Activision Patents Driving Microtransactions Through Matchmaking

An article on Rolling Stone reveals United States Patent- 9789406 for a "system and method for driving microtransactions in multiplayer video games" that was awarded to Activision yesterday (thanks Charlie INTEL via Slick). They applied for this in 2015, but tell Rolling Stone "the technology is not currently in any games." Microtransactions are currently a lightning rod, to the extent that today there are headlines because Warhammer: Vermintide 2 will not sell loot boxes. The ethics of how companies drive these is drawing a lot of scrutiny, and this brings that situation into strong focus. The patent rewards schemes for psychologically manipulating players into making purchases, outlining an 18-step decision tree for this, and fleshing it out with a 17,000 word description, in case you were worried they aren't putting enough thought into this. This is based around ways of adding the ability to drive purchases to the criteria used by in-game matchmaking. The abstract repeatedly refers to this scheme as "the invention," and here are a few examples of what they've invented:
For example, in one implementation, the system may include a microtransaction engine that arranges matches to influence game-related purchases. For instance, the microtransaction engine may match a more expert/marquee player with a junior player to encourage the junior player to make game-related purchases of items possessed/used by the marquee player. A junior player may wish to emulate the marquee player by obtaining weapons or other items used by the marquee player.

The microtransaction engine may analyze various items used by marquee players and, if the items are being promoted for sale, match the marquee player with another player (e.g., a junior player) that does not use or own the items. Similarly, the microtransaction engine may identify items to be promoted, identify marquee players that use those items, and match the marquee players with other players who do not use those items. In this manner, the microtransaction engine may leverage the matchmaking abilities described herein to influence purchase decisions for game-related purchases.

In one implementation, the microtransaction engine may target particular players to make game-related purchases based on their interests. For example, the microtransaction engine may identify a junior player to match with a marquee player based on a player profile of the junior player. In a particular example, the junior player may wish to become an expert sniper in a game (e.g., as determined from the player profile). The microtransaction engine may match the junior player with a player that is a highly skilled sniper in the game. In this manner, the junior player may be encouraged to make game-related purchases such as a rifle or other item used by the marquee player.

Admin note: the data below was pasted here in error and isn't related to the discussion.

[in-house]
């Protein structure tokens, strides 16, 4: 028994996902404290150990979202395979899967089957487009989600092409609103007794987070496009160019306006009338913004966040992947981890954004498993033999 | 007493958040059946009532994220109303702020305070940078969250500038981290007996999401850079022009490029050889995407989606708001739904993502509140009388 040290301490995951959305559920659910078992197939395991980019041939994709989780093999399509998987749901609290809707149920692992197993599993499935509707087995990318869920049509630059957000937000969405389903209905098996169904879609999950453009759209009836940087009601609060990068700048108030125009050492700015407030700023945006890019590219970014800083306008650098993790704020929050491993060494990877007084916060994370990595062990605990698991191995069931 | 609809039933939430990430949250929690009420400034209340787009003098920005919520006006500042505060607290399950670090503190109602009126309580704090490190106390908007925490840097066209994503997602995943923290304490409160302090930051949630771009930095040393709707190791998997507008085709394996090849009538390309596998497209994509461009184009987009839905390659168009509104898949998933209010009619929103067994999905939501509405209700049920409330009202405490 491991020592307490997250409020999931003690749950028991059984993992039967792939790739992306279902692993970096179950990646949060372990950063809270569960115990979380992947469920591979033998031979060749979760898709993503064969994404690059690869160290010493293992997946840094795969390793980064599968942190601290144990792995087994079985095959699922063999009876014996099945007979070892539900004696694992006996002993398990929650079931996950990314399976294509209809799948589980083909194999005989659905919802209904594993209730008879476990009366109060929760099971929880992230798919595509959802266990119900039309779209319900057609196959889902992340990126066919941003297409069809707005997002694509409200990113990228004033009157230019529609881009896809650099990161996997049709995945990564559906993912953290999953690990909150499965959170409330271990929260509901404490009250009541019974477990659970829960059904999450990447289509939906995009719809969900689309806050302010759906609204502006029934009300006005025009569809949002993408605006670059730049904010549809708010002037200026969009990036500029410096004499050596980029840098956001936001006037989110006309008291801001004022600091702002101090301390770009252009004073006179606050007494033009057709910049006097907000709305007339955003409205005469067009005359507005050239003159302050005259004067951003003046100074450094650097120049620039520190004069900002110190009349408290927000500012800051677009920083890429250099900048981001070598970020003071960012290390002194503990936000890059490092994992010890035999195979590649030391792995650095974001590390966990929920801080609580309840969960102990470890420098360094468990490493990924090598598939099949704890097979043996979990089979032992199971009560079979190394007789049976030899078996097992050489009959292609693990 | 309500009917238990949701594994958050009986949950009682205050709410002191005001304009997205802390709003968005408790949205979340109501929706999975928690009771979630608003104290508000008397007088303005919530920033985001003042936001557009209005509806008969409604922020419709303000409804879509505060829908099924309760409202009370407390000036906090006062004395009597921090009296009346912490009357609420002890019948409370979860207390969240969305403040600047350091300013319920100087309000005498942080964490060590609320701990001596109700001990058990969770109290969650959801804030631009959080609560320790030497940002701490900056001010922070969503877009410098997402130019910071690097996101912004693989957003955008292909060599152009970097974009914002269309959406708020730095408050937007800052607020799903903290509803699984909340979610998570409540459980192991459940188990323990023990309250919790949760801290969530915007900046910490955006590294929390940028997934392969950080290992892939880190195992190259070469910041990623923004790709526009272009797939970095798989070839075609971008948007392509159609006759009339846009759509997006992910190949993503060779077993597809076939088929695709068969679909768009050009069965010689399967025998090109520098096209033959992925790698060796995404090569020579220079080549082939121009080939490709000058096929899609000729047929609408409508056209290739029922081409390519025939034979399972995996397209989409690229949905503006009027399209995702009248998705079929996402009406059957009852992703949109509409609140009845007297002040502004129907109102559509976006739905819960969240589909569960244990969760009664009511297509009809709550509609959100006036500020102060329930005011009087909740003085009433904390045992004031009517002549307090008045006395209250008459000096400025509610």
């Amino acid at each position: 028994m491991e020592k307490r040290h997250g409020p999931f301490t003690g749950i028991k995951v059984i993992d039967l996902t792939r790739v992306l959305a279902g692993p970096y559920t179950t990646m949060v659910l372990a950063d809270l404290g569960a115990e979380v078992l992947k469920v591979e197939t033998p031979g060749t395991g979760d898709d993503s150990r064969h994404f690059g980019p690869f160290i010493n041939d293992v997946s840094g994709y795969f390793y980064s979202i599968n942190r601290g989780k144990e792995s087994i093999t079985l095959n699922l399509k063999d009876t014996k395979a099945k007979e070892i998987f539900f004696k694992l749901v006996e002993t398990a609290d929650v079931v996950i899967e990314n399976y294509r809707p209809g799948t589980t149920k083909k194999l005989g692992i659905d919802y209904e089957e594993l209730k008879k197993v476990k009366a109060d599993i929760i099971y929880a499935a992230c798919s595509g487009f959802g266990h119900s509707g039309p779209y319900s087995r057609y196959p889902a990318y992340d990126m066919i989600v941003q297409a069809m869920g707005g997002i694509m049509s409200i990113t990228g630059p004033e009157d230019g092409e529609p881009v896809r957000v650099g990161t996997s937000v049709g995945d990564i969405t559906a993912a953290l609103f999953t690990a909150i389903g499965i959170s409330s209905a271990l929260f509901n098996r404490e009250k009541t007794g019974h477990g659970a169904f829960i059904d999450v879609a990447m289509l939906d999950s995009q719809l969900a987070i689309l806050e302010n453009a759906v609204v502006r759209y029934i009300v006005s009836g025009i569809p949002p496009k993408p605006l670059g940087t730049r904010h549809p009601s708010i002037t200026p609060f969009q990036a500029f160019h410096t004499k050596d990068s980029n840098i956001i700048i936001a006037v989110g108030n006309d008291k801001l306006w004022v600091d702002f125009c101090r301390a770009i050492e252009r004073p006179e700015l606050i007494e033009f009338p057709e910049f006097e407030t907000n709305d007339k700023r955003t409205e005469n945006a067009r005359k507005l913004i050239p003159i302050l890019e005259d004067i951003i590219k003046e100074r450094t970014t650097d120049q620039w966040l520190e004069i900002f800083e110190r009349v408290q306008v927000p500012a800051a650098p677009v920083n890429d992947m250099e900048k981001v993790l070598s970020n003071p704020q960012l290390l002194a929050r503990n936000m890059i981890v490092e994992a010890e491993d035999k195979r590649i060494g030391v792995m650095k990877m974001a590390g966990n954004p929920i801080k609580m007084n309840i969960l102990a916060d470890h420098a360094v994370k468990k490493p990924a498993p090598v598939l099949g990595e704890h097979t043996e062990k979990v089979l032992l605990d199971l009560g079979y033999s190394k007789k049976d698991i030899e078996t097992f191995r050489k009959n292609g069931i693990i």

In one implementation, when a player makes a game-related purchase, the microtransaction engine may encourage future purchases by matching the player (e.g., using matchmaking described herein) in a gameplay session that will utilize the game-related purchase. Doing so may enhance a level of enjoyment by the player for the game-related purchase, which may encourage future purchases. For example, if the player purchased a particular weapon, the microtransaction engine may match the player in a gameplay session in which the particular weapon is highly effective, giving the player an impression that the particular weapon was a good purchase. This may encourage the player to make future purchases to achieve similar gameplay results.
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Re: Activision Patents Driving Microtransactions Through Matchmaking
Oct 18, 2017, 14:51
30.
Re: Activision Patents Driving Microtransactions Through Matchmaking Oct 18, 2017, 14:51
Oct 18, 2017, 14:51
 
sounds awful. it's sad where things are going in gaming.

I see a lot of people boasting about how much they spend on loot boxes and such. It's very much a, "Oh i have so much more money than you, i can afford to do this all day!" sort of arrogant statement.

Meanwhile it's ruining gaming for everyone else, including them, but they're too selfish and arrogant to care.
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